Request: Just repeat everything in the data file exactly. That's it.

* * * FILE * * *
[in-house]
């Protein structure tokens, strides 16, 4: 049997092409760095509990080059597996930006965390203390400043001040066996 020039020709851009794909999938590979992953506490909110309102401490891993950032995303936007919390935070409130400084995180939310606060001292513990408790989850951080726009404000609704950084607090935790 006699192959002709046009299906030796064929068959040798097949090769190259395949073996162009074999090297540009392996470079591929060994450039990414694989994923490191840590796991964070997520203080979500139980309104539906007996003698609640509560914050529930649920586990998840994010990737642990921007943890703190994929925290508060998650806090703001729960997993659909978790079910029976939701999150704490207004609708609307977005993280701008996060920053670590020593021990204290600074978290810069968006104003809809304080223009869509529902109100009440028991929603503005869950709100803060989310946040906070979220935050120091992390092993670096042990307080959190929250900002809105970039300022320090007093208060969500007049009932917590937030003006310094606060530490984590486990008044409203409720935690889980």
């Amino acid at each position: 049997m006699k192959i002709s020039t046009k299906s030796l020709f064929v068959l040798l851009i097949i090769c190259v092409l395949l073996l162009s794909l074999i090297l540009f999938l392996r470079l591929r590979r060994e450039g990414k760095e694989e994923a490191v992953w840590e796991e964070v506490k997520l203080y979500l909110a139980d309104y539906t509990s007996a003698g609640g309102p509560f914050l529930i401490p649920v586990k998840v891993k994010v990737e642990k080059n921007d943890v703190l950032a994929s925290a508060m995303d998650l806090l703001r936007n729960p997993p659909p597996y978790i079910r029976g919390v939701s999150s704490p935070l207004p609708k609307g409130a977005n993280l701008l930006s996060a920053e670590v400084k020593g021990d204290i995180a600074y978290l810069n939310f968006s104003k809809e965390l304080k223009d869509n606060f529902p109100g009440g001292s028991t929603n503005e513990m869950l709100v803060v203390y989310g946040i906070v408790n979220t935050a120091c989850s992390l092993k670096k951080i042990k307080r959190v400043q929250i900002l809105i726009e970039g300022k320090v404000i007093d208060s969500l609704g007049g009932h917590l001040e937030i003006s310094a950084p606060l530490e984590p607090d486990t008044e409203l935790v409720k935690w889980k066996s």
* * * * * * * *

[in-house]
């Protein structure tokens, strides 16, 4: 049997092409760095509990080059597996930006965390203390400043001040066996 020039020709851009794909999938590979992953506490909110309102401490891993950032995303936007919390935070409130400084995180939310606060001292513990408790989850951080726009404000609704950084607090935790 006699192959002709046009299906030796064929068959040798097949090769190259395949073996162009074999090297540009392996470079591929060994450039990414694989994923490191840590796991964070997520203080979500139980309104539906007996003698609640509560914050529930649920586990998840994010990737642990921007943890703190994929925290508060998650806090703001729960997993659909978790079910029976939701999150704490207004609708609307977005993280701008996060920053670590020593021990204290600074978290810069968006104003809809304080223009869509529902109100009440028991929603503005869950709100803060989310946040906070979220935050120091992390092993670096042990307080959190929250900002809105970039300022320090007093208060969500007049009932917590937030003006310094606060530490984590486990008044409203409720935690889980």
């Amino acid at each position: 049997m006699k192959i002709s020039t046009k299906s030796l020709f064929v068959l040798l851009i097949i090769c190259v092409l395949l073996l162009s794909l074999i090297l540009f999938l392996r470079l591929r590979r060994e450039g990414k760095e694989e994923a490191v992953w840590e796991e964070v506490k997520l203080y979500l909110a139980d309104y539906t509990s007996a003698g609640g309102p509560f914050l529930i401490p649920v586990k998840v891993k994010v990737e642990k080059n921007d943890v703190l950032a994929s925290a508060m995303d998650l806090l703001r936007n729960p997993p659909p597996y978790i079910r029976g919390v939701s999150s704490p935070l207004p609708k609307g409130a977005n993280l701008l930006s996060a920053e670590v400084k020593g021990d204290i995180a600074y978290l810069n939310f968006s104003k809809e965390l304080k223009d869509n606060f529902p109100g009440g001292s028991t929603n503005e513990m869950l709100v803060v203390y989310g946040i906070v408790n979220t935050a120091c989850s992390l092993k670096k951080i042990k307080r959190v400043q929250i900002l809105i726009e970039g300022k320090v404000i007093d208060s969500l609704g007049g009932h917590l001040e937030i003006s310094a950084p606060l530490e984590p607090d486990t008044e409203l935790v409720k935690w889980k066996s």